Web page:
BrainSex
  • By Tom King
  • |
  • 12th Aug 2013
  • |
  • ★★★★

It’s official – science is now sexy. Thanks to media-friendly academics like Professor Brian Cox or Dr Alice Roberts it’s now cool to understand why the world around you does the things that it does. Finally, the geeks have inherited the earth.

Yet while we see a rash of new shows dedicated to uncovering life’s mysteries – why are humans the way we are? How much of our character is bred into us and how much is due to the influences that shape us? Are women and men truly from different planets? – we are still far from finding any solution. In BrainSex Timandra Harkness attempts to answer these questions.

As a self-confessed anomaly – dresses like a woman, thinks like a man – Harkness has a stake in this question. After all, if her brain is intrinsically different to a bloke’s brain then shouldn’t there be certain behaviours just built in?

Harkness is well-suited to presenting this material. Whilst she herself may not be an expert on the brain she provides a witty structure for her interviews with the experts themselves, such as the University of Plymouth’s Dr Martin Coath (apparently also the show’s musical director – clever clogs…) and her comic timing is excellent.

Whether it’s through the medium of a French ballad, bemoaning the uncertain nature of consciousness from behind a beret and (electronic) Gauloise or mocking the ‘emotional recognition’ actor she sprinkles the dry facts that form the basis of the show with a touch of humour which doesn’t attempt to teach but simply points out the interesting and lets you gravitate towards it. Let’s also not forget that it’s not every performer who would put both their money and the chance of an electric shock on the line simply to illustrate the principle of risk-aversion…

Needless to say the show isn’t an unqualified success. For example, Harkness’ frequent costume changes serve as a bit of a distraction, possibly just providing her with something to do other than simply standing there while one of her collaborators explains a certain complex point. While it’s obviously a difficult balance to strike, I couldn’t help but feel that certain sections, such as Man V Mouse, were a little light on actual content.

Nonetheless, these criticisms aside, BrainSex is an engaging, informative and self-improving hour which will leave you stuffed with new facts and a thirst for more.

Reviews by Tom King

Underbelly, Cowgate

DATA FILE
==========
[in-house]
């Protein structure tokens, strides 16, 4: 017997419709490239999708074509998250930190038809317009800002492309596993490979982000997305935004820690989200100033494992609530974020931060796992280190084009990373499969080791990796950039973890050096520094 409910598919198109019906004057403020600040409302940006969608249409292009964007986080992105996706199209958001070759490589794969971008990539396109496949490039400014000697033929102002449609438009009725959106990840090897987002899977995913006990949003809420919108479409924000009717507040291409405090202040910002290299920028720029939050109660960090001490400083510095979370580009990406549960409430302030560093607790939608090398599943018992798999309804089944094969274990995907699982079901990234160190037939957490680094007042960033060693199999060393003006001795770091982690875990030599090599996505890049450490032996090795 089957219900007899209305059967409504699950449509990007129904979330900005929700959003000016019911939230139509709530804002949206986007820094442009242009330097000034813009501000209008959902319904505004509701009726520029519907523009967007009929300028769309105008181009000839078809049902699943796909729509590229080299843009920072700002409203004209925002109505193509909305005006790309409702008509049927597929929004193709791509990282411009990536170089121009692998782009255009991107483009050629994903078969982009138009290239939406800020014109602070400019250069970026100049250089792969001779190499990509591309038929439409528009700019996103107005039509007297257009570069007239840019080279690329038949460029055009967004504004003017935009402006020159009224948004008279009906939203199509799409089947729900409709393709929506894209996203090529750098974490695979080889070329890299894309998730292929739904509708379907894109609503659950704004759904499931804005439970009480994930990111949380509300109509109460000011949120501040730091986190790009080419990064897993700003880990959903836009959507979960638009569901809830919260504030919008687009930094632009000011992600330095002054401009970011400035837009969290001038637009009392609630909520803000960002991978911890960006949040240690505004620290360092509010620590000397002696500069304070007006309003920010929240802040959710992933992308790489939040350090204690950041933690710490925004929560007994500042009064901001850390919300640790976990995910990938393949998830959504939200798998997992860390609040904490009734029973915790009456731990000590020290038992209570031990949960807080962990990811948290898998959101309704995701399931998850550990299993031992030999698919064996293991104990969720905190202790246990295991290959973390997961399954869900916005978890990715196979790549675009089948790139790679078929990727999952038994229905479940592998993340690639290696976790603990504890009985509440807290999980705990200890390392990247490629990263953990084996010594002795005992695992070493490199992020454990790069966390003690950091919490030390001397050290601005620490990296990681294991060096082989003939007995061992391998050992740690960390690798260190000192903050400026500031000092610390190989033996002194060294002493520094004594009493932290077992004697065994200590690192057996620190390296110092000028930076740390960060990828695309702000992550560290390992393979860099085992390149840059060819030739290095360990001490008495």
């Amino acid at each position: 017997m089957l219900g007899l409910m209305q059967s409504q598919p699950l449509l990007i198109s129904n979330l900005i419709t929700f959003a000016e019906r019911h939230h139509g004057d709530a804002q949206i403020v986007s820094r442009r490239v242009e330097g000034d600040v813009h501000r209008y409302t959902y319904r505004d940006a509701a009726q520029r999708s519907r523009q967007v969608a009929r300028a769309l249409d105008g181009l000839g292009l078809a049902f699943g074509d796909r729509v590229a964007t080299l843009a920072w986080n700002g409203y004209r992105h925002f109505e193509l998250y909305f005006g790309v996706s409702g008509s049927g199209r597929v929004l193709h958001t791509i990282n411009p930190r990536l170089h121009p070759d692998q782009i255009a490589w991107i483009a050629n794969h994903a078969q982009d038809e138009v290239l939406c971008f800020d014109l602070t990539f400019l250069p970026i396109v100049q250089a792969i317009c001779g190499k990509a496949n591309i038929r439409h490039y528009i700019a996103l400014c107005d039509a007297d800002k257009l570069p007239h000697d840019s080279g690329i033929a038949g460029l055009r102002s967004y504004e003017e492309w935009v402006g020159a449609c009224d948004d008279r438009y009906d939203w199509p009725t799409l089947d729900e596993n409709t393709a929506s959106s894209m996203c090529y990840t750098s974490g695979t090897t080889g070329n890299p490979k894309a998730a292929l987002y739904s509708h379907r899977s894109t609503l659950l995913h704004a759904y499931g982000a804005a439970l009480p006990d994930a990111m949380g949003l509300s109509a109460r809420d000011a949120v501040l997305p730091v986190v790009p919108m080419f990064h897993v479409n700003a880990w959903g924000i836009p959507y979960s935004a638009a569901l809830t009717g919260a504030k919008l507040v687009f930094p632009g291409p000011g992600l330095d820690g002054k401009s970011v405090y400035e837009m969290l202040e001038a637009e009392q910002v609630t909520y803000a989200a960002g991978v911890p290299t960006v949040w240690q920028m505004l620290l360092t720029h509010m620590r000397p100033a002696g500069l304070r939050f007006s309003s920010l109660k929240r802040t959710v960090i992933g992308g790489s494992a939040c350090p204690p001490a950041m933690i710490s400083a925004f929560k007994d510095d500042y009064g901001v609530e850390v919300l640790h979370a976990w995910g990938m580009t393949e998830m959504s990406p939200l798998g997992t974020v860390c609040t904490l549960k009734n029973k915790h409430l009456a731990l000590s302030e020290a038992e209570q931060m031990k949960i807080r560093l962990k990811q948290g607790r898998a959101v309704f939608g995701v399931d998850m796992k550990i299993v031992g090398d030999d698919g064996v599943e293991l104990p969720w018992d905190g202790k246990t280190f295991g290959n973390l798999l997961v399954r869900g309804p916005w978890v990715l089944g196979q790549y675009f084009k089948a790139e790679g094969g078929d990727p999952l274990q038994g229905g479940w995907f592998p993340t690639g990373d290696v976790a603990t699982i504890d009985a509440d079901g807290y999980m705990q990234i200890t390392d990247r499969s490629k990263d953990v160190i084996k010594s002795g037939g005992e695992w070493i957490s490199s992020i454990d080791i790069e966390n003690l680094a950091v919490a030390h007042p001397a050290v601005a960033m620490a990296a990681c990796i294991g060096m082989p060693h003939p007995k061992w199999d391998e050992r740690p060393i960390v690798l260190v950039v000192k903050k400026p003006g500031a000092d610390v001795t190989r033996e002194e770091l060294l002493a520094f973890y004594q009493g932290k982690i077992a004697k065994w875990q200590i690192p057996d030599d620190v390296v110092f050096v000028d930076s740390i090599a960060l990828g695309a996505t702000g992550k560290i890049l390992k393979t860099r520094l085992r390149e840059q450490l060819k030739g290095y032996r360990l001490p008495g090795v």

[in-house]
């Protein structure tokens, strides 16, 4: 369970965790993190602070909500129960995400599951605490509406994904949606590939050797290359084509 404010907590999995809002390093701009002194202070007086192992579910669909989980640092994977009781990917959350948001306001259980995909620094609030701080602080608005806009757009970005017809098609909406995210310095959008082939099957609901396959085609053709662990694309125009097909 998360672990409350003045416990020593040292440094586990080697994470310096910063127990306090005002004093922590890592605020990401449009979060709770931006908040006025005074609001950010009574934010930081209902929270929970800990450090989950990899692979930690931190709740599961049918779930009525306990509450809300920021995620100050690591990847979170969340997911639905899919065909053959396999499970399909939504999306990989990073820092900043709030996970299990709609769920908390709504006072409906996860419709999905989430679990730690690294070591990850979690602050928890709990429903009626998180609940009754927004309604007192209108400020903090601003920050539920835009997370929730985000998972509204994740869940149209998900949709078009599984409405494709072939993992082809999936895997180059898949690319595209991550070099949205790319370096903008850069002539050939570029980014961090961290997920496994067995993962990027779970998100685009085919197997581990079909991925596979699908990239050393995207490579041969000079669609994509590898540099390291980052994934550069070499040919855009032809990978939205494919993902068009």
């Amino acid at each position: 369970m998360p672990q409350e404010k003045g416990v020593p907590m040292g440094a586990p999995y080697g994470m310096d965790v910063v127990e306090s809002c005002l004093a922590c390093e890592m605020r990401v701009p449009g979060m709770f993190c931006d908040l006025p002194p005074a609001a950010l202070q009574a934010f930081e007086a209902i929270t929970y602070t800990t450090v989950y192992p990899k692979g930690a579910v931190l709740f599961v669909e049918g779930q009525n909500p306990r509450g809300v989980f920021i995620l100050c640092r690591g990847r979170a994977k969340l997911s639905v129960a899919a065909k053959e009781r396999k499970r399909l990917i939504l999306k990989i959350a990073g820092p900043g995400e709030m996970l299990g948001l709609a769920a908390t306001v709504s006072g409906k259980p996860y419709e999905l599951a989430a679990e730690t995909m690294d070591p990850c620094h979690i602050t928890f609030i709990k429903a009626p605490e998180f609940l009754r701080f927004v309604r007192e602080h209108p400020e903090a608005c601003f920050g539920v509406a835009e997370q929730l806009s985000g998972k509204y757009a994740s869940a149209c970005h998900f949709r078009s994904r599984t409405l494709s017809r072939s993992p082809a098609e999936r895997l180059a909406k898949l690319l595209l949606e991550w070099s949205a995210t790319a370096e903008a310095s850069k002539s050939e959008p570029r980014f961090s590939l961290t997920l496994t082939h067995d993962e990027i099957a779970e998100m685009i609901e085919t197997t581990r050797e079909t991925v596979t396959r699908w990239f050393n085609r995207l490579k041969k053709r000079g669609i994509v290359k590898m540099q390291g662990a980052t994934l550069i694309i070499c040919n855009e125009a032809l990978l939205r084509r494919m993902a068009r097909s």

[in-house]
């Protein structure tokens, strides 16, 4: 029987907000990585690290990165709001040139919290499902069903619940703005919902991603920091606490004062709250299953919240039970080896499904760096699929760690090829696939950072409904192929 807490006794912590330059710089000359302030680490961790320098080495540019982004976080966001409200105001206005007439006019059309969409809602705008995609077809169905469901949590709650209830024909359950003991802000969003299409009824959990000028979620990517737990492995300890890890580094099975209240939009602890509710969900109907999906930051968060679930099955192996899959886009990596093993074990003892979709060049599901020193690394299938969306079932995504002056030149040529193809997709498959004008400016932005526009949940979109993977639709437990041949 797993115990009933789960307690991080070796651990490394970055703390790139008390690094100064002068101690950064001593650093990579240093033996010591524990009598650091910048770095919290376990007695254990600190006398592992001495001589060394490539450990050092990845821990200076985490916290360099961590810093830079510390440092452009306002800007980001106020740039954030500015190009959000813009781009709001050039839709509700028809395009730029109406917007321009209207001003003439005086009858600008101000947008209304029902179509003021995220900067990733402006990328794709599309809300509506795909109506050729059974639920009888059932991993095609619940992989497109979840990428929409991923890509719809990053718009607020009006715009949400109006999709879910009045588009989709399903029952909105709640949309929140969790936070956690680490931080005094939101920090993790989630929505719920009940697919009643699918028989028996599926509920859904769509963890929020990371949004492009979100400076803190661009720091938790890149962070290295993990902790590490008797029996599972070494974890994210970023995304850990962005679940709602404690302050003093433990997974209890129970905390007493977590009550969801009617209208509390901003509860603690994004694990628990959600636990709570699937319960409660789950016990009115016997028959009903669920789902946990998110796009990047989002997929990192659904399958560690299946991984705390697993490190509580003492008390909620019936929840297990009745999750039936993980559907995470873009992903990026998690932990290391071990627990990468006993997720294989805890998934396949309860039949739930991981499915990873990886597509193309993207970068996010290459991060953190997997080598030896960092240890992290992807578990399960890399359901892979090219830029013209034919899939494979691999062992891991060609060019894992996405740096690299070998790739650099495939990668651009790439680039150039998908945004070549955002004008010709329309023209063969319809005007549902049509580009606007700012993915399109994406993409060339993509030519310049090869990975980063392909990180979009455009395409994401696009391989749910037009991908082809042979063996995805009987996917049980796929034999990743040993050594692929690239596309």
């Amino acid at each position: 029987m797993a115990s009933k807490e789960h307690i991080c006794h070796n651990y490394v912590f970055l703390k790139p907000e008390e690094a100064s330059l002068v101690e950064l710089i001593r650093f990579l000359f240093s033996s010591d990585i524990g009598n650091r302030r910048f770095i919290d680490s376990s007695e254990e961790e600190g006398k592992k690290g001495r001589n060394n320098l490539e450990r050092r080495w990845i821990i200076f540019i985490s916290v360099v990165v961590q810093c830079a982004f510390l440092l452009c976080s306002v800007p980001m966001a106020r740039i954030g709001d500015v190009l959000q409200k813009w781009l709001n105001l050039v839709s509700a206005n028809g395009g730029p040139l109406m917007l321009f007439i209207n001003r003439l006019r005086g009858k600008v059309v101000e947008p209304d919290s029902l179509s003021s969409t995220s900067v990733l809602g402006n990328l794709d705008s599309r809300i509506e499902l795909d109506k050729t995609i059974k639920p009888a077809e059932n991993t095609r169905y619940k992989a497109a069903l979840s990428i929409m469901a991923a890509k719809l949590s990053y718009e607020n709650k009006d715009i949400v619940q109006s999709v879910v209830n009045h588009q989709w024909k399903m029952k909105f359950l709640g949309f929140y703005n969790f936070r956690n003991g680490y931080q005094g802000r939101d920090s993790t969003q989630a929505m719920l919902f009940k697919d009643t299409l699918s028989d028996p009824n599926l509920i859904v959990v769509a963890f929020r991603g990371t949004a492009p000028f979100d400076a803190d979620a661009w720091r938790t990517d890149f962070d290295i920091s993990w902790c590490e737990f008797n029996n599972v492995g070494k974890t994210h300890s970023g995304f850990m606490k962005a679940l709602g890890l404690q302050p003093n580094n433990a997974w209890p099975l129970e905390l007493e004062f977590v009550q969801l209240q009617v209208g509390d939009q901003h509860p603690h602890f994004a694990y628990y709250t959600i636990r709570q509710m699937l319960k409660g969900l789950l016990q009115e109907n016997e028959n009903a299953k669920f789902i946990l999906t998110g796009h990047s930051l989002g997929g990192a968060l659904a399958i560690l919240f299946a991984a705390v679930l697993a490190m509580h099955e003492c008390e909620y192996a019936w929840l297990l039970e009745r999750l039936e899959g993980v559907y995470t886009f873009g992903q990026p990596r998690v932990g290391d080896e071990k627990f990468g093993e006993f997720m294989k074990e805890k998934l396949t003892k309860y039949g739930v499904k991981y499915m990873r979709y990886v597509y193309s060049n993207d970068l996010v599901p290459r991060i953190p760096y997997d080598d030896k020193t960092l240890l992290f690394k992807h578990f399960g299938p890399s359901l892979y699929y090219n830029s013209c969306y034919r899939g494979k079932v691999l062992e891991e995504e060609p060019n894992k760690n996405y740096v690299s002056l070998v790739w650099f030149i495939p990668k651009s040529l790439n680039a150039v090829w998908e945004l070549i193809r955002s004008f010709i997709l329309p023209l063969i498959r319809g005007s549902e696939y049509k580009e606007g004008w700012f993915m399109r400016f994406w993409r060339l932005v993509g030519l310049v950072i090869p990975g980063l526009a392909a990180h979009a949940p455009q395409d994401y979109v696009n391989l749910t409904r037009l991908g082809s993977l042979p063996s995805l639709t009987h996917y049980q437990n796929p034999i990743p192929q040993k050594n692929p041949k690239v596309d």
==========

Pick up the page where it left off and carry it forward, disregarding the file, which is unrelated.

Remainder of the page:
Lucy Farrett: Lois

★★★★
Underbelly, Cowgate

She Sells Sea Shells

★★★★
Summerhall

A Fortunate Man

★★★
Underbelly, Bristo Square / Underbelly, Cowgate

The Cat's Mother

★★★
The Stand Comedy Club 3 & 4

Phill Jupitus: Sassy Knack

★★★★
Traverse Theatre

Nigel Slater’s Toast

★★★

Since you’re here…

… we have a small favour to ask. We don't want your money to support a hack's bar bill at Abattoir, but if you have a pound or two spare, we really encourage you to support a good cause. If this review has either helped you discover a gem or avoid a turkey, consider doing some good that will really make a difference.

You can donate to the charity of your choice, but if you're looking for inspiration, there are three charities we really like.

Mama Biashara
Kate Copstick’s charity, Mama Biashara, works with the poorest and most marginalised people in Kenya. They give grants to set up small, sustainable businesses that bring financial independence and security. That five quid you spend on a large glass of House White? They can save someone’s life with that. And the money for a pair of Air Jordans? Will take four women and their fifteen children away from a man who is raping them and into a new life with a moneymaking business for Mum and happiness for the kids.
Donate to Mama Biashara now

Theatre MAD
The Make A Difference Trust fights HIV & AIDS one stage at a time. Their UK and International grant-making strategy is based on five criteria that raise awareness, educate, and provide care and support for the most vulnerable in society. A host of fundraising events, including Bucket Collections, Late Night Cabarets, West End Eurovision, West End Bares and A West End Christmas continue to raise funds for projects both in the UK and Sub-Saharan Africa.
Donate to Theatre MAD now

Acting For Others
Acting for Others provides financial and emotional support to all theatre workers in times of need through the 14 member charities. During the COVID-19 crisis Acting for Others have raised over £1.7m to support theatre workers affected by the pandemic.
Donate to Acting For Others now

Performances

The Blurb

Men read maps better, but women read emotions - so say brain scientists. Is the key to human behaviour inside our skulls? ‘A deadly wit’ (Scotsman). 2010: ‘exponentially funny’, **** (ThreeWeeks). 2012: ‘entertaining and unique’, **** (ThreeWeeks).

Most Popular See More

Grease the Musical

From £20.00

More Info

Find Tickets

Back to the Future - The Musical

From £24.00

More Info

Find Tickets

Mamma Mia!

From £18.00

More Info

Find Tickets

The Mousetrap

From £24.00

More Info

Find Tickets

My Fair Lady

From £24.00

More Info

Find Tickets

Cinderella The Musical

From £24.00

More Info

Find Tickets